They didn’t lunge or scream as sled dogs often do when they are about to pull, and for a split second I thought maybe they’d forgotten how. But as soon as I gave the command, “Hup!” and gave the sled a little push, they instinctively threw their weight into the harnesses and pulled me along from the back of the sled at heart-stop speed.

The desire to pull was in the dog’s blood, they couldn’t forget what they were born to do.

Soon however, the dogs slowed and I was off the sled walking and pulling with them. Contrary to popular belief, a musher doesn’t just stand on the back of the sled twiddling his thumbs. He has to be ‘driving’ the team, pushing, pulling, working WITH the dogs. The dogs are the athletes but if you plan on them doing all the work, they’ll promptly stop and give you a look that says, “Get off the sled jackass!”

The trail we were supposed to take was hard to find and I gave my leader commands, ‘Gee’ and ‘Haw’ (right and left) as to where I wanted him to take us. He didn’t seem too keen on listening however and tried several times to take us back the way we’d come. I thwarted his attempts and then tried to run Orion next to him in double-lead to see if that would work.

Orion isn’t supposed to know commands (as his previous owner told me) but he seemed to understand exactly what I was saying and dragged Wiley around like a disciplined school boy. We found the wrong trail, the horse trail instead of the sled one and it was badly rutted and made for hard pulling. The dogs were all doing very well despite their year long hiatus. One dog in particular though stood out.

Chuck.

Chuck pulls the way a musher dreams a dog to pull. Chuck pulls as hard as he can ALL the time. He’s ‘honest’ as they say. Even when I’m stopped and the other dogs are resting, Chuck is trying to rip the anchor out. Naturally, I fell in love with him.

My very first day running dogs and there I was, already falling in love with them.

I had previous experience with sled dogs. I ran dogs for the first time in Kotzebue ten years ago and I mushed professionally as a tourist guide in Snowmass, Colorado. All told I’d probably worked intimately with a few hundred sled dogs. But of all those wonderful characters, these dogs were different. These were MY dogs.

Yes, yes, there were only six of them. These days a musher would laugh at a guy with only six dogs. In fact, Bill had 130. Serious mushers today who run races like Iditarod or Yukon Quest generally have around 60-80 adult sled dogs. In the past, when the definition of ‘net-worth’ had to do with how good a hunter you were, the more dogs you could feed was living proof of how wealthy you were. The truth of the matter is- sled dogs aren’t cheap.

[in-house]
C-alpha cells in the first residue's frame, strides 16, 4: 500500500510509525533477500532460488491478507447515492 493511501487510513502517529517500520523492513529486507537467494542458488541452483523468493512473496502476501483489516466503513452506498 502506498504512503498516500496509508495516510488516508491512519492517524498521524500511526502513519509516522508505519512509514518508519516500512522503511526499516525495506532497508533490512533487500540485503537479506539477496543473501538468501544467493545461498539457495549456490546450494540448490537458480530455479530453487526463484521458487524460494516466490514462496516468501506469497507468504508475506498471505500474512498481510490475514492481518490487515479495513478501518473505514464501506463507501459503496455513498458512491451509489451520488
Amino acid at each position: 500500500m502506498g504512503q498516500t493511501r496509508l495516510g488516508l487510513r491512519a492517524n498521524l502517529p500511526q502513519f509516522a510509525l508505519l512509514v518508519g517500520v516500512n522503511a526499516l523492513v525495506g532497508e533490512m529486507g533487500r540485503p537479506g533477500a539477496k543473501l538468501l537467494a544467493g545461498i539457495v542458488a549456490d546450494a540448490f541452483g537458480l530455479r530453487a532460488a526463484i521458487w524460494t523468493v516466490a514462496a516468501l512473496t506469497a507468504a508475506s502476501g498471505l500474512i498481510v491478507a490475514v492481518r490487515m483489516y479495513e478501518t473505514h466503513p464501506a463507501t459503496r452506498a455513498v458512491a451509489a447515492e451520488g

From July until December I plan on feeding 50 bags of high quality commercial dog food supplemented with bucket fat. For 6 dogs, I’ve spent $2,400 dollars to feed them for just 6 months. Yes, I’m serious! Bill for instance, maintains a kennel of over 100 sled dogs and pays annually $23,000 dollars for 15 tons of dog food, which is going in one side the dog and coming out the other. Considering one of my chores is to shovel poop, I figure I’ll chuck about 7 tons worth- WHEW!

Currently, Bill is one of the top long distance mushers in the sport today. Last winter his prize earnings totaled $89,000! This is quite a feat considering he lives in the bush. Keep in mind, his total annual COSTS are around $40-$50,000 just to maintain his kennel, and get him, his dogs and gear, to and from the races. And that’s where the problem lies. You see, one is not guaranteed to win races. Even Susan Butcher, who won the Iditarod 3 times, had to scratch from a race one year when a moose stomped her team. She still had to feed those dogs.

Running dogs though isn’t about winning races. It’s a lifestyle.

Bill and I visited the Kotzebue general store to get a few odds and ends. It’s one of the three places you can get gasoline in town and a man came inside after filling his tank jabbering on about how high the gas prices were.

Bill responded: “It’s like that everywhere.”

The man replied: “Yea, but I don’t understand how people here can afford to heat their homes!”

“We burn wood and drive dog teams.”

“Pretty soon, we’ll all have to revert back to that!”

Bill pulled some cash out of his wallet to pay the cashier, smiled and said, “Wouldn’t break MY heart.”

Above: Using set nets to catch Sheefish under the ice, Kotzebue Sound.